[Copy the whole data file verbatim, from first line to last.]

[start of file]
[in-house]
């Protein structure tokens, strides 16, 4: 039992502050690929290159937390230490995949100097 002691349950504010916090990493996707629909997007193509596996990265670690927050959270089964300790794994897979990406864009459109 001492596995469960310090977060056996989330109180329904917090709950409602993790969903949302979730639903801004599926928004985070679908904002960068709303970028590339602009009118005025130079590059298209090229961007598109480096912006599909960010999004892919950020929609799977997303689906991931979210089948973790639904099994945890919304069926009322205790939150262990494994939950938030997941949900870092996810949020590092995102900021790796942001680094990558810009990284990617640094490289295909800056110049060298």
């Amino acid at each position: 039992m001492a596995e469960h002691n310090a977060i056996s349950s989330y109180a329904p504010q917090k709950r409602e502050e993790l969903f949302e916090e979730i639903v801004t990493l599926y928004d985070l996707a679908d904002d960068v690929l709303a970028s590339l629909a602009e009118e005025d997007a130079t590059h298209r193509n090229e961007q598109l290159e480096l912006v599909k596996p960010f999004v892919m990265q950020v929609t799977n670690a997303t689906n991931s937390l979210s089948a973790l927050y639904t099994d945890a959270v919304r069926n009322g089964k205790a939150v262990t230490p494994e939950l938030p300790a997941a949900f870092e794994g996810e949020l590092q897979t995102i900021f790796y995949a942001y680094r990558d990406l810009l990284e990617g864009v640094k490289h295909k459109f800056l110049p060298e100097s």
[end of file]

[in-house]
């Protein structure tokens, strides 16, 4: 039992502050690929290159937390230490995949100097 002691349950504010916090990493996707629909997007193509596996990265670690927050959270089964300790794994897979990406864009459109 001492596995469960310090977060056996989330109180329904917090709950409602993790969903949302979730639903801004599926928004985070679908904002960068709303970028590339602009009118005025130079590059298209090229961007598109480096912006599909960010999004892919950020929609799977997303689906991931979210089948973790639904099994945890919304069926009322205790939150262990494994939950938030997941949900870092996810949020590092995102900021790796942001680094990558810009990284990617640094490289295909800056110049060298």
């Amino acid at each position: 039992m001492a596995e469960h002691n310090a977060i056996s349950s989330y109180a329904p504010q917090k709950r409602e502050e993790l969903f949302e916090e979730i639903v801004t990493l599926y928004d985070l996707a679908d904002d960068v690929l709303a970028s590339l629909a602009e009118e005025d997007a130079t590059h298209r193509n090229e961007q598109l290159e480096l912006v599909k596996p960010f999004v892919m990265q950020v929609t799977n670690a997303t689906n991931s937390l979210s089948a973790l927050y639904t099994d945890a959270v919304r069926n009322g089964k205790a939150v262990t230490p494994e939950l938030p300790a997941a949900f870092e794994g996810e949020l590092q897979t995102i900021f790796y995949a942001y680094r990558d990406l810009l990284e990617g864009v640094k490289h295909k459109f800056l110049p060298e100097s």